definately, a good point - i'm very sensitive to the nuances of my machine changing, and start investigating at the first sign of wobbles.... users may not be so lucky though. be intresting to see a development (probably on a linux release) that analyses traffic for signs of this type of activity, much like heuristic analysis of software but with traffic. the same method could be applied to detect a lot of potential attacks at the router - poisoned dns etc

semi
semi

yeah, like that approach, certainly brightened my afternoon up

pgit
pgit

That's one way to stop a bot! Maybe you could write them a note; "We will not be purchasing your software, we removed the network adapters from all our machines and achieved the same result." =)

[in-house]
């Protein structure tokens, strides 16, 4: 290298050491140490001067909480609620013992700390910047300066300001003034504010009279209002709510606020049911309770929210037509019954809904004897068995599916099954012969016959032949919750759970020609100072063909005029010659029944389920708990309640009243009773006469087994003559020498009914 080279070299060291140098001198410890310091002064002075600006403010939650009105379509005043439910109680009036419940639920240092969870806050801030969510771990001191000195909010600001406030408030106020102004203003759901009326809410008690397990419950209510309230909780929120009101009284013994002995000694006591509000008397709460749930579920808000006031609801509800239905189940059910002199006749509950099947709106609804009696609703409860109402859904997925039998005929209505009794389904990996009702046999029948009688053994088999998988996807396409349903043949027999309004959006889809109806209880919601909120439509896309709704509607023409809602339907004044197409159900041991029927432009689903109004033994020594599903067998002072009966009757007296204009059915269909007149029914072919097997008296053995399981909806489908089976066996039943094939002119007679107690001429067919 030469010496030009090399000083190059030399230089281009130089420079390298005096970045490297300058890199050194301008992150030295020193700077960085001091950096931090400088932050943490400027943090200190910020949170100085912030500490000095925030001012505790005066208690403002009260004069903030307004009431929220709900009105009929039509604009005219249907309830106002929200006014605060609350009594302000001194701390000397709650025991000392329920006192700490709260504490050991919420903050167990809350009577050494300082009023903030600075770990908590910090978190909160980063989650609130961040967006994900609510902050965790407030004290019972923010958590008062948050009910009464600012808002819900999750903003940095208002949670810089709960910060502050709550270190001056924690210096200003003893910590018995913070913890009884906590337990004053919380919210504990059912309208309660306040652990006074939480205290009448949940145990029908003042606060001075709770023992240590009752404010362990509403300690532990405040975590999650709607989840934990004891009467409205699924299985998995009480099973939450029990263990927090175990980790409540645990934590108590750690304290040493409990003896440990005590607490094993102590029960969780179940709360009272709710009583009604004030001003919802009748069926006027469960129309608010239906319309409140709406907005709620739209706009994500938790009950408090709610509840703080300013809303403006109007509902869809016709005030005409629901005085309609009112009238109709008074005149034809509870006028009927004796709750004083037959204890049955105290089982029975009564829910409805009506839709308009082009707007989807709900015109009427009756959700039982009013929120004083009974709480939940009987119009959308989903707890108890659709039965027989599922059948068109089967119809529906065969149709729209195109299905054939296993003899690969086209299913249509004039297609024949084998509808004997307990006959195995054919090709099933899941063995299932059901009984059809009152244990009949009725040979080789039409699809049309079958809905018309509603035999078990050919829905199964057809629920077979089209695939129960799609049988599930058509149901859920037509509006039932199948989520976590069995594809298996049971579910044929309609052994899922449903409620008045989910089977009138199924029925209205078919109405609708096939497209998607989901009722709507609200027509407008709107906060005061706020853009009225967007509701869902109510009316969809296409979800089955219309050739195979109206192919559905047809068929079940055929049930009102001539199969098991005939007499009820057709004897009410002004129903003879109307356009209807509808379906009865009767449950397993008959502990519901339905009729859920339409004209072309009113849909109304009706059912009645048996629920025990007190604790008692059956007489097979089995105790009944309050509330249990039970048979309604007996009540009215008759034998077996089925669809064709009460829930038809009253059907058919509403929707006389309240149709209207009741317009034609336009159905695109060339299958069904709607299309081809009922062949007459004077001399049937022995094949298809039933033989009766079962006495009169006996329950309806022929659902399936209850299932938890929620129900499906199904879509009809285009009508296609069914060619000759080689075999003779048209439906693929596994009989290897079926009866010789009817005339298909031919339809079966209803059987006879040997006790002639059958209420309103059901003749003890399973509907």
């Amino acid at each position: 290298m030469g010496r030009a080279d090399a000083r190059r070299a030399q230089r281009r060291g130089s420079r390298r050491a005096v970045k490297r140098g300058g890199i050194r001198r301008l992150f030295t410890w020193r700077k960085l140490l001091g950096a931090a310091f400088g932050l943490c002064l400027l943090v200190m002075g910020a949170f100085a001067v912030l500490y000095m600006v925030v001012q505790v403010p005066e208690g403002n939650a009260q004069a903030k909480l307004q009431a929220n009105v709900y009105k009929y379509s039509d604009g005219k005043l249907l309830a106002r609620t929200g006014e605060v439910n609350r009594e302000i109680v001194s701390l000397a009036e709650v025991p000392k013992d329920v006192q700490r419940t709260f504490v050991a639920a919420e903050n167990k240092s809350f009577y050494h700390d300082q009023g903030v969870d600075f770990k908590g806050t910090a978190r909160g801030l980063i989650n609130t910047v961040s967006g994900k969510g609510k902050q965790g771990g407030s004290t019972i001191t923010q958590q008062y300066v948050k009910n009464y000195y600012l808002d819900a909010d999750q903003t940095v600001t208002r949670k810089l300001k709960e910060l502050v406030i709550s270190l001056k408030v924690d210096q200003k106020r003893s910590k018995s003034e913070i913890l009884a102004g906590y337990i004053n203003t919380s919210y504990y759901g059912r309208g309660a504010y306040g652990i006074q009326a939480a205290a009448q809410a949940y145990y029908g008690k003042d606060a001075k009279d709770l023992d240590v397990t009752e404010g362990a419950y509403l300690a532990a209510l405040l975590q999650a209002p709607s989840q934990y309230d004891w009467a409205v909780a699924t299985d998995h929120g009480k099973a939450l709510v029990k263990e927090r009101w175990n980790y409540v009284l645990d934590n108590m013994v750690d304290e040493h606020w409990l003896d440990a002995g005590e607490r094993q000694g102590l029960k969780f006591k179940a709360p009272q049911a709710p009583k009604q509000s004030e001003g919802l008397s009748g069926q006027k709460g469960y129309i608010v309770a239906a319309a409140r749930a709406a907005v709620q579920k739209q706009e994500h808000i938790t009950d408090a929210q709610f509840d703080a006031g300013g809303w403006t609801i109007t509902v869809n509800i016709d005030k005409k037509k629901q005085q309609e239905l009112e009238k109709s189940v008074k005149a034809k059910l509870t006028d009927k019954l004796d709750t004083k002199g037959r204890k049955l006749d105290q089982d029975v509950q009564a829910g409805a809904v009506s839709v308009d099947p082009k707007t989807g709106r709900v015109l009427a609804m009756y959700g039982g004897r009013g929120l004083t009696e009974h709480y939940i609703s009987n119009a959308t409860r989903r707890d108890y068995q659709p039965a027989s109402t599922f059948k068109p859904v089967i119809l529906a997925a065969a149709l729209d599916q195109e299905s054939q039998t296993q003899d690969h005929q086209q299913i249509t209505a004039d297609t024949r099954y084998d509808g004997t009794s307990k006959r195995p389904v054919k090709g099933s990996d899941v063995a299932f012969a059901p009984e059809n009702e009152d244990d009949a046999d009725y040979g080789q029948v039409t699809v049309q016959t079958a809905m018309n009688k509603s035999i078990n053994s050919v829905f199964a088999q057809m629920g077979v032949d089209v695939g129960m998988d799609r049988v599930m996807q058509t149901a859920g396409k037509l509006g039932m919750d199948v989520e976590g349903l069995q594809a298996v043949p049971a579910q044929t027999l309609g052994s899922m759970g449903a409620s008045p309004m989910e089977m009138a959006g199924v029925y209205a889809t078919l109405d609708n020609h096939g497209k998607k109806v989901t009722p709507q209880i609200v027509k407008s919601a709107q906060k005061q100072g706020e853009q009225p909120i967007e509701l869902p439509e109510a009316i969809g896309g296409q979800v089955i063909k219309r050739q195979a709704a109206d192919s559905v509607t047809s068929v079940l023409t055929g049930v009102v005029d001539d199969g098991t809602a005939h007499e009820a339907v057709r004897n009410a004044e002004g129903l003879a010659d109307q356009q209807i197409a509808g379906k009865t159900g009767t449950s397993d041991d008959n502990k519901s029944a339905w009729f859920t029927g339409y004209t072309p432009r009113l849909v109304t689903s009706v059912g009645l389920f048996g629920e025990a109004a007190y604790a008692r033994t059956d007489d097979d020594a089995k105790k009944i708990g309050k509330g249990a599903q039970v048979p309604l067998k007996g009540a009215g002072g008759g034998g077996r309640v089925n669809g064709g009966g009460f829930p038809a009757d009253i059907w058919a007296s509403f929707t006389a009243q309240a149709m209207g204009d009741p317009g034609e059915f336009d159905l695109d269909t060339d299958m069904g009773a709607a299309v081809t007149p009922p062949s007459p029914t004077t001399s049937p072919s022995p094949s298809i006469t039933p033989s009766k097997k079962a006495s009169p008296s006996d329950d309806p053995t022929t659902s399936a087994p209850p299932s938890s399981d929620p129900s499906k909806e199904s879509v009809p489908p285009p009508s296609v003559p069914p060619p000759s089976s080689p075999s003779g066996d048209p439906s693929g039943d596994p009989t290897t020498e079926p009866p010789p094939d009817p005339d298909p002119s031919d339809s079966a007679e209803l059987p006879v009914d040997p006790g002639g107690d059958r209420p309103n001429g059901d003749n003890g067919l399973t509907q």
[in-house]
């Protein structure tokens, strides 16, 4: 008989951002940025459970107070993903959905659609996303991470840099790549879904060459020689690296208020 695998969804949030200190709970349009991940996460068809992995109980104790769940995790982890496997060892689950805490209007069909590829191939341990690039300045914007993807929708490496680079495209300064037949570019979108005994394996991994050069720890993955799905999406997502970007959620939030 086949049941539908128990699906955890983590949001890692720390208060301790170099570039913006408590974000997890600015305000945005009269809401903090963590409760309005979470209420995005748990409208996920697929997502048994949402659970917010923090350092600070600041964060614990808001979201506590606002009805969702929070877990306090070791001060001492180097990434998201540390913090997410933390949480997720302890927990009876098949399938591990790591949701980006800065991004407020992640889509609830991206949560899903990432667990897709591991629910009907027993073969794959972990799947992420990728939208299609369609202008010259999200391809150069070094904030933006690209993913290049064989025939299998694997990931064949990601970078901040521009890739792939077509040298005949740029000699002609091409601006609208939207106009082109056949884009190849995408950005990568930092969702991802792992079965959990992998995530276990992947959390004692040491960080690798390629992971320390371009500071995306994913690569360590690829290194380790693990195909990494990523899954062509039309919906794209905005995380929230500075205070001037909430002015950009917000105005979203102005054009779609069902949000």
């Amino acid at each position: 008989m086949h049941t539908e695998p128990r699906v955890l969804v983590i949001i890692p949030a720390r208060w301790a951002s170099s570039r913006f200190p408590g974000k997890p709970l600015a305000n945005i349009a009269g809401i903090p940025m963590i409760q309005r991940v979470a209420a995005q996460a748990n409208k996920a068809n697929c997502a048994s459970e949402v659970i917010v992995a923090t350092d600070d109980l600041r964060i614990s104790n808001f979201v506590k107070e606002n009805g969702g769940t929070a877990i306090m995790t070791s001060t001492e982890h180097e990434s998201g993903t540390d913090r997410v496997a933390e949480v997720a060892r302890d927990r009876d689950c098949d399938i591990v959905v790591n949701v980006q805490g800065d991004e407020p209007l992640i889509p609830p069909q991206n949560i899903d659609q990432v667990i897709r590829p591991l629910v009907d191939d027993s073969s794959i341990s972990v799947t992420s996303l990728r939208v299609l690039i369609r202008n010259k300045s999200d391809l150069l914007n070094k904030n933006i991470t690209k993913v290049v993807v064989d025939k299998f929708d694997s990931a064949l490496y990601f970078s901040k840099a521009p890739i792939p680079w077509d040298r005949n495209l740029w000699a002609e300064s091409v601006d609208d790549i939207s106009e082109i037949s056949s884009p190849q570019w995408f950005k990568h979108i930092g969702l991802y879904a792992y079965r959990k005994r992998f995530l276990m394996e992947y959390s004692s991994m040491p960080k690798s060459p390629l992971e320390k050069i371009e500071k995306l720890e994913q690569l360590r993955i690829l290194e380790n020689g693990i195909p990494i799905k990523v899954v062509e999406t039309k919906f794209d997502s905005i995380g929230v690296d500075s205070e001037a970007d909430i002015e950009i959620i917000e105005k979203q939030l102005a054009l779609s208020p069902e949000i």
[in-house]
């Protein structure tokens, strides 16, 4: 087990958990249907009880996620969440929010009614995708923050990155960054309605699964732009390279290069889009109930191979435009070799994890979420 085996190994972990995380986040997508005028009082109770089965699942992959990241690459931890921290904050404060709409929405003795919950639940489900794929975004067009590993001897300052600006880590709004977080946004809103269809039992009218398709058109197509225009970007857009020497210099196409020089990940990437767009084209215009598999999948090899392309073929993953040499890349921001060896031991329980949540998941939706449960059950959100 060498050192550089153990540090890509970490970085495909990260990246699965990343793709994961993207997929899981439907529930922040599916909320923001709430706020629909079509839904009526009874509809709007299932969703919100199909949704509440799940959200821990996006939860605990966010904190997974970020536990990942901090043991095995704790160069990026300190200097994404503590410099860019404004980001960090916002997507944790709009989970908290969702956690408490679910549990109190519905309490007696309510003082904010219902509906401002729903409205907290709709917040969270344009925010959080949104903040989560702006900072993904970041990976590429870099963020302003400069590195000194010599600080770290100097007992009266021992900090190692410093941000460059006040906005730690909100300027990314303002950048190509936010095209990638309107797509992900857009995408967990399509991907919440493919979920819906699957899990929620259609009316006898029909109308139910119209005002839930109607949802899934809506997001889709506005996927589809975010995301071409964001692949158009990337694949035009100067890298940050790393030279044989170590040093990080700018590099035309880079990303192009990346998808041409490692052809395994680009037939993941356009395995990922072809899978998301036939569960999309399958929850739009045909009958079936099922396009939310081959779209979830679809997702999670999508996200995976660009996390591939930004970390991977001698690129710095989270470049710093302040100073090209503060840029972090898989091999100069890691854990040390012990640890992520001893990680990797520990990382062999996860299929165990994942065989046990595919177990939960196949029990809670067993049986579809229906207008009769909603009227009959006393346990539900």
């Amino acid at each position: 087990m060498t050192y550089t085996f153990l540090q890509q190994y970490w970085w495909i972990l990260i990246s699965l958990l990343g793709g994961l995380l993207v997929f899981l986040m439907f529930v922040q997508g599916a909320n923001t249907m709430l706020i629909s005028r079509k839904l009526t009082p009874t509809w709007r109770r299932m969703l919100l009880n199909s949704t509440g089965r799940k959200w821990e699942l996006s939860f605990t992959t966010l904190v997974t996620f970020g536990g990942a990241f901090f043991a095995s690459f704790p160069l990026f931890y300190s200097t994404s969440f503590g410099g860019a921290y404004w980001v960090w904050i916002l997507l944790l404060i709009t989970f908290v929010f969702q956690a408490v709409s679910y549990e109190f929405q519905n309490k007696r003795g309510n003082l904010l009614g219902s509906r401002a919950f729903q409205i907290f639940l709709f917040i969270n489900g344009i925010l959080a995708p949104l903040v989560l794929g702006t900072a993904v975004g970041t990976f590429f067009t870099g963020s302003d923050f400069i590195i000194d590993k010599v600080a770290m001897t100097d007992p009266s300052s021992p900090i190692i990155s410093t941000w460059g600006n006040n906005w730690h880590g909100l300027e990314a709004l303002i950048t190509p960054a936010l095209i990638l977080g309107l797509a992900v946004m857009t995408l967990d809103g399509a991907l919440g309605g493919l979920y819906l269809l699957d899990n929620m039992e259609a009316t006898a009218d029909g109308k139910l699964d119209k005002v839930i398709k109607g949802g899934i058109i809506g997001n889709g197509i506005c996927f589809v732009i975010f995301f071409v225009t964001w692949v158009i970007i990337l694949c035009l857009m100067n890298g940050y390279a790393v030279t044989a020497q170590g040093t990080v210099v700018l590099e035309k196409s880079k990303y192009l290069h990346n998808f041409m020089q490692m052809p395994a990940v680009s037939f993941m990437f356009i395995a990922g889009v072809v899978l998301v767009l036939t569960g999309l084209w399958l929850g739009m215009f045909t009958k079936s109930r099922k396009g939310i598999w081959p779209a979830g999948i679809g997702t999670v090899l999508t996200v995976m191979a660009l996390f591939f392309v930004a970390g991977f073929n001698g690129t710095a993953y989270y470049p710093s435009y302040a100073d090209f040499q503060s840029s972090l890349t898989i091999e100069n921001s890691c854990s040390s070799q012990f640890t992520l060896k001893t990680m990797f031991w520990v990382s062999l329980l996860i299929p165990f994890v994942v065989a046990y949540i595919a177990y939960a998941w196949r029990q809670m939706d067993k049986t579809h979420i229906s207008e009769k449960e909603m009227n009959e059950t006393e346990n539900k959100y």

JCitizen
JCitizen

Granted, when I go 64bit this will become less of a concern, I hope. But this was the main reason I dropped Trend Internet Security 2007.

Michael Kassner
Michael Kassner

My ISP used Postini and it appeared to work well. When Google bought Postini, my ISP switched to Red Condor, which also seems to work well.

AV .
AV .

We use Postini and so far its been great. We still use Mcafee & EPO in house though. I am looking to change that though. I don't trust it. Our saving grace is that all of our desktops are locked down. AV

Michael Kassner
Michael Kassner

Symantec updates several times a day, seven days a wee if you use FTP.

AV .
AV .

We only get updates during the week for virus signatures. If there is a major outbreak, they will push out an extra.dat file, but otherwise thats it. They depend on heuristics to generically detect virus-like activity. It is a big gaping hole in protection. AV

Michael Kassner
Michael Kassner

Is McAfee still updating on that schedule? That's not by any stretch a good thing.

Neon Samurai
Neon Samurai